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MLL fusion genes in the 11q23 acute leukemias

  • James R. Downing
  • A. Thomas Look
Part of the Cancer Treatment and Research book series (CTAR, volume 84)

Abstract

Remarkable progress has been made over the last five years in defining the molecular pathogenesis of the acute leukemias. Of the many leukemia-specific cytogenetic abnormalities that have been identified to date, structural lesions within the 11q23 chromosomal band are among the most common [1–4]. Translocations, deletions, and inversions within 11q23 have been detected in a variety of hematopoietic malignancies, including 7%–10% of the acute lymphoblastic leukemias (ALLs), 5%–6% of the acute myeloblasts leukemias (AMLs), and as many as 85% of secondary leukemias occurring in patients treated with topoisomerase II inhibitors [2,3,5–8]. Incidence rates of 11q23 translocations are strikingly high in infants (80% of ALL cases and 45% of AML), making these rearrangements the most common cytogenetic abnormalities in acute leukemias of this age group [9–11]. A number of different reciprocal chromosome bands have been shown to participate in balanced 11q23 translocations, including 1p32, 1q21, 2p21, 4q21, 5q31, 6q27, 7p15, 9p22, 10q12, 15q15, 16p13, 17q21, 19pl3, and Xql3, with the most common translocations being t(4;11)(q21;q23), t(9;11)(p22;q23), and t(11;19)(q23; p13) [1]. Although some of these rearrangements are found almost exclusively in ALL (e.g., t(4;11)) or AML (e.g., t(9;11)), the majority have been observed in both myeloid and lymphoid leukemias, suggesting transformation of a pluripotent progenitor cell [1,12–16].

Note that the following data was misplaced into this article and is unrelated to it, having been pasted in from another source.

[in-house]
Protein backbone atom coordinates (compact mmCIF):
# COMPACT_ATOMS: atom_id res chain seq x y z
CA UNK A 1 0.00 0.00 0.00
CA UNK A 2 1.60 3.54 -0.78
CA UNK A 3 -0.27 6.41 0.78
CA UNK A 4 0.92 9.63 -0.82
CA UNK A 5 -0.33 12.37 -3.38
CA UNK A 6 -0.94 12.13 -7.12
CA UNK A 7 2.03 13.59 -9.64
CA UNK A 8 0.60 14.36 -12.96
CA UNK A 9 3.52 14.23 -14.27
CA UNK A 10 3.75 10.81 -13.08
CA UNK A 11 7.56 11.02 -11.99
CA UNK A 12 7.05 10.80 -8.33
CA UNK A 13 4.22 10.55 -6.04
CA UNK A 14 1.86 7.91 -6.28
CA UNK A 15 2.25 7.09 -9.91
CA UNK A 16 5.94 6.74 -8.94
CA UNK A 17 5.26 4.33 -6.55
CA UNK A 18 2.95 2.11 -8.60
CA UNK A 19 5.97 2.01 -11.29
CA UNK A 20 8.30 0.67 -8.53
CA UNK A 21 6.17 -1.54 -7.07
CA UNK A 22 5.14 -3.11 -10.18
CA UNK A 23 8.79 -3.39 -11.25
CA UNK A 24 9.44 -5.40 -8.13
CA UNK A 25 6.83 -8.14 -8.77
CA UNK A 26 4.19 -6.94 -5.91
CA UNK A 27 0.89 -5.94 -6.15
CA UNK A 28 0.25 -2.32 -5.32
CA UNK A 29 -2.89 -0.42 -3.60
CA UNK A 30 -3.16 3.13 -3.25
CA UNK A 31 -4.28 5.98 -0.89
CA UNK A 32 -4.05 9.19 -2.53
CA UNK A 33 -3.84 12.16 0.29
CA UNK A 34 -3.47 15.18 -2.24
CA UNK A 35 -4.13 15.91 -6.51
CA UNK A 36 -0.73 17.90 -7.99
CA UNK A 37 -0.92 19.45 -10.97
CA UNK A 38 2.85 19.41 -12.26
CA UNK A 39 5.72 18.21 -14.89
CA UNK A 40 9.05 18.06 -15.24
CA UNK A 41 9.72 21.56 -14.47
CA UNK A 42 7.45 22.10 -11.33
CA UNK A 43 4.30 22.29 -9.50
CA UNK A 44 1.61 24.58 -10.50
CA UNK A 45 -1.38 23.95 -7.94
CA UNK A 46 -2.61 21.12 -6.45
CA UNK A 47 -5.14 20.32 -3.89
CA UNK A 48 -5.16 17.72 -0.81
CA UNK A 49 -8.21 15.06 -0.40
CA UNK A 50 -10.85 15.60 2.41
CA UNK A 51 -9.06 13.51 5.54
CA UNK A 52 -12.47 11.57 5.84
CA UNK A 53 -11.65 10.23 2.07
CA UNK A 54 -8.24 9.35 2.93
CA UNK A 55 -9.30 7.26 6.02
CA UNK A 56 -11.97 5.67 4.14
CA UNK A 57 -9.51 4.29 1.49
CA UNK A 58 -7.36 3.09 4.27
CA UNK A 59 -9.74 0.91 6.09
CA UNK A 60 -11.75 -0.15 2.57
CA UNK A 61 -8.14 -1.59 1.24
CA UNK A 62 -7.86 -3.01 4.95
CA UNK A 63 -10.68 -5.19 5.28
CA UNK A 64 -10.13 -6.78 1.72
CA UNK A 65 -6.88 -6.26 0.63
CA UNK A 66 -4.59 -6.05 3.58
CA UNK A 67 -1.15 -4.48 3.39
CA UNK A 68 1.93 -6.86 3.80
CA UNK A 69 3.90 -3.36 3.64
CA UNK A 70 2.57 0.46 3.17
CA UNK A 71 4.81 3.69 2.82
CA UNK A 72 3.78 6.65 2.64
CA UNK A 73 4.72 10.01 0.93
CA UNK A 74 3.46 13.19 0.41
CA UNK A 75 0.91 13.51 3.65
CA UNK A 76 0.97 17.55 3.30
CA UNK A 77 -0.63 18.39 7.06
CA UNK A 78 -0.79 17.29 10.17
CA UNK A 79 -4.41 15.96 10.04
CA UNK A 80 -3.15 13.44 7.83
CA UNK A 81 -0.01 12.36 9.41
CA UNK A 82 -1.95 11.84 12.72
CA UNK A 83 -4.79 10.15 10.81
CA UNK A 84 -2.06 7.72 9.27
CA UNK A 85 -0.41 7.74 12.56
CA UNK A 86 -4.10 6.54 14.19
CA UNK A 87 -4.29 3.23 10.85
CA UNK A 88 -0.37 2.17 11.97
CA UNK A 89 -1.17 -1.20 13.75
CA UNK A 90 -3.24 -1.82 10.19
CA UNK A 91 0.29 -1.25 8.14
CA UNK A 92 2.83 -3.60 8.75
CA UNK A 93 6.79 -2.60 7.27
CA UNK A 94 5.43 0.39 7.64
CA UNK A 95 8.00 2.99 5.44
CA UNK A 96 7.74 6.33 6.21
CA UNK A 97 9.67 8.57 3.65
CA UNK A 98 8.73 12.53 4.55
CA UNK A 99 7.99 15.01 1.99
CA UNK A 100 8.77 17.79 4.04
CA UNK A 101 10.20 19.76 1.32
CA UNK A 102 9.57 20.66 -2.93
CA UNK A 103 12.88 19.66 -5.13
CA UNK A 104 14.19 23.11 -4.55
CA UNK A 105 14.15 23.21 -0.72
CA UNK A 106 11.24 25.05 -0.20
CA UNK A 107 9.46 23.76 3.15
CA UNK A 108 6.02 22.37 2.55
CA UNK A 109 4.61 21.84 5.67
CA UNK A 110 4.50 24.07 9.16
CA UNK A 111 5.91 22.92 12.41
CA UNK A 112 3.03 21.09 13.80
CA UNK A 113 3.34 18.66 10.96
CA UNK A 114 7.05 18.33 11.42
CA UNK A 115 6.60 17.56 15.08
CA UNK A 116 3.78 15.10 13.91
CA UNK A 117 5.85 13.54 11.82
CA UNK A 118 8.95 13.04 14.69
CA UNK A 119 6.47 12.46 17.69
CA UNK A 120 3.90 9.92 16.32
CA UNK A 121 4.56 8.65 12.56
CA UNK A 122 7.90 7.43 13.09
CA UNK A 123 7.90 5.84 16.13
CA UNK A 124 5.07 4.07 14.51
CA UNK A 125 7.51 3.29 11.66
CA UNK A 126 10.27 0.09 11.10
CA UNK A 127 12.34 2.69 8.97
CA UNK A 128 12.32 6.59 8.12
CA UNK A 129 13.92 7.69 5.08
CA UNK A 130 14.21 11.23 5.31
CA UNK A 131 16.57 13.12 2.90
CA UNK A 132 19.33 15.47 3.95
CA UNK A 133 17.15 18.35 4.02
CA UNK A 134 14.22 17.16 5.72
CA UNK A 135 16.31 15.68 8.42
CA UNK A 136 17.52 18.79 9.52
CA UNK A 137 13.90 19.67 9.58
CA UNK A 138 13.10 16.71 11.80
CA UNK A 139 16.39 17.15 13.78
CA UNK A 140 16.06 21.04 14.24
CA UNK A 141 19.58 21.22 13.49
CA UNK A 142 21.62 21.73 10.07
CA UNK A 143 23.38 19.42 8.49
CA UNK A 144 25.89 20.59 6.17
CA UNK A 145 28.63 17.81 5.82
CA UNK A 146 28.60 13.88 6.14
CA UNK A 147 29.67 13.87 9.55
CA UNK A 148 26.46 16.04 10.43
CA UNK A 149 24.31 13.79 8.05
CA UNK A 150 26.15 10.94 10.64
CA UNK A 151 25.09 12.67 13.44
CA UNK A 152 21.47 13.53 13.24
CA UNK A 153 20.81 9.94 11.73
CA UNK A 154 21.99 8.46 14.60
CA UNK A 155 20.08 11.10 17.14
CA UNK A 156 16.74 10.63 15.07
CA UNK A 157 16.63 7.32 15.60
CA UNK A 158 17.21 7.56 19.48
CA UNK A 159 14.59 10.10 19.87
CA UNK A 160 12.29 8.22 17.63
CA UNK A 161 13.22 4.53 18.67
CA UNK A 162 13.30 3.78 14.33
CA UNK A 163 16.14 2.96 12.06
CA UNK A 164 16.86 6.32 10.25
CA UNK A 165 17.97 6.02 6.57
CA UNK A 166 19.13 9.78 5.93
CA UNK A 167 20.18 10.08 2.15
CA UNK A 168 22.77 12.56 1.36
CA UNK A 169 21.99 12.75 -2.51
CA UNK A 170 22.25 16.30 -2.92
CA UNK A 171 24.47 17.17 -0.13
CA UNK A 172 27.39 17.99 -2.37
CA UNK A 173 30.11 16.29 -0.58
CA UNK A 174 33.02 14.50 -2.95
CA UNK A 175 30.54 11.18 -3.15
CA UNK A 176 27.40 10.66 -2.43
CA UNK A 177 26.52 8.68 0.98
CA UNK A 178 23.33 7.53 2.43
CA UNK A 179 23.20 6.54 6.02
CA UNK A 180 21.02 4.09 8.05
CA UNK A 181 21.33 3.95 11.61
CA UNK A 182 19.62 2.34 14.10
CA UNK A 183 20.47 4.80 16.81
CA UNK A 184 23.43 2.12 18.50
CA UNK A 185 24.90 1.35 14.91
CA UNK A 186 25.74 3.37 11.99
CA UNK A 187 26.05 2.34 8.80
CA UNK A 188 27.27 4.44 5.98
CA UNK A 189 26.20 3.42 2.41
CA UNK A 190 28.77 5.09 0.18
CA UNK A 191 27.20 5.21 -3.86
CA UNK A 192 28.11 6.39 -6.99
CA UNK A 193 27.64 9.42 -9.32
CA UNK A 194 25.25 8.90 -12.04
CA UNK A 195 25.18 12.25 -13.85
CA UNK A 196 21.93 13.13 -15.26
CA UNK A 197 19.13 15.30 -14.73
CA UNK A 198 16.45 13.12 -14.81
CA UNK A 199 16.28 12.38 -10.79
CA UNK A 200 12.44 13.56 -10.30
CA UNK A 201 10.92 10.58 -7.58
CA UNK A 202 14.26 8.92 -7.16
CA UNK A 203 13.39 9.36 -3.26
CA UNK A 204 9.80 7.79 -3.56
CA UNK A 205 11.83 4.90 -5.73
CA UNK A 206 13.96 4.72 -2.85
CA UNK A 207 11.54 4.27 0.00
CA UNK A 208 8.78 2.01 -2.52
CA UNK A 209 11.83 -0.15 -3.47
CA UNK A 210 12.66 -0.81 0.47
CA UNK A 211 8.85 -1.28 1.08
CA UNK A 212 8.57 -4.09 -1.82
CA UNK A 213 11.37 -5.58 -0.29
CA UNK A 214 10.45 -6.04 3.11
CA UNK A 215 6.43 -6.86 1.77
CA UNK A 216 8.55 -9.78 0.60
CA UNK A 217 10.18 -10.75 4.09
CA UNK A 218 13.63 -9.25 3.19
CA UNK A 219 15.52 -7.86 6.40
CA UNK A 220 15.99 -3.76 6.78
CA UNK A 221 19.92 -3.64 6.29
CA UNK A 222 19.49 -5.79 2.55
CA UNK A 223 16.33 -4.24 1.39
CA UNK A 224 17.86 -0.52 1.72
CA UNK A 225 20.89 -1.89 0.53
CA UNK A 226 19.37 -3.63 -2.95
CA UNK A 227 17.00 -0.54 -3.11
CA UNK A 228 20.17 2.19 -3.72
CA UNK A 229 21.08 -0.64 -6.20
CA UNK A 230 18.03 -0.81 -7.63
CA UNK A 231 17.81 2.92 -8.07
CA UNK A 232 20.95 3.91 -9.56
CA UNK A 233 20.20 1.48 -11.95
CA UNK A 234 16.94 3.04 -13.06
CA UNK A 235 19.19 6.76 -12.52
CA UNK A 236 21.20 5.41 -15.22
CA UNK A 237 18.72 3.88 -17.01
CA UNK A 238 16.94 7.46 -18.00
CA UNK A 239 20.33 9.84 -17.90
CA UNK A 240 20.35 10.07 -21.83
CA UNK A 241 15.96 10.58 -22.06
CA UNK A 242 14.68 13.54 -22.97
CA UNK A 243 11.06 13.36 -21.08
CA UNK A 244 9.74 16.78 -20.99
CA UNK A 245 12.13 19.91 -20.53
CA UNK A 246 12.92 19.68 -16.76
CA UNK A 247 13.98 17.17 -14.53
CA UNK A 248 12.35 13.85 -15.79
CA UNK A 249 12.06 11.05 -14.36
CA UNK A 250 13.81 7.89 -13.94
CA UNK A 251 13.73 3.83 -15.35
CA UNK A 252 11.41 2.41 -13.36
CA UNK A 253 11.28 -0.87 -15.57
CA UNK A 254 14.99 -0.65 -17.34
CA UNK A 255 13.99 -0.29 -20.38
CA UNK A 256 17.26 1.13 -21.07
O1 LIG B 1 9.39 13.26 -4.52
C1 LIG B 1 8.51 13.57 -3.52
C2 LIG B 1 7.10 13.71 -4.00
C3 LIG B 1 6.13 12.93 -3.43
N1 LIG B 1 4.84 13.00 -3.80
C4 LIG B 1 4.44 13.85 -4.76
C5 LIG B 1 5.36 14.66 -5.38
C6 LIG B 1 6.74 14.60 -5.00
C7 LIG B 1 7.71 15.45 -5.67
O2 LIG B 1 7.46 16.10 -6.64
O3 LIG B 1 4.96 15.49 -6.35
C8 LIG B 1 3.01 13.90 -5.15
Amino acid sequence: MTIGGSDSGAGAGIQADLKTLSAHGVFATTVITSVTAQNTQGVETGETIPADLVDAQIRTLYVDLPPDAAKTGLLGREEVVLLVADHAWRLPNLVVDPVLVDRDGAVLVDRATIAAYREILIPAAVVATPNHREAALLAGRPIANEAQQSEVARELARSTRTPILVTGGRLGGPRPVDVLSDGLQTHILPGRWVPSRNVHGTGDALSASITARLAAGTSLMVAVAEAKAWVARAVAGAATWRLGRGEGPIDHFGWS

Keywords

Acute Myeloid Leukemia Acute Lymphoblastic Leukemia Acute Leukemia Breakpoint Cluster Region 11q23 Translocation 
These keywords were added by machine and not by the authors. This process is experimental and the keywords may be updated as the learning algorithm improves.

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© Kluwer Academic Publishers, Boston 1996

Authors and Affiliations

  • James R. Downing
  • A. Thomas Look

There are no affiliations available

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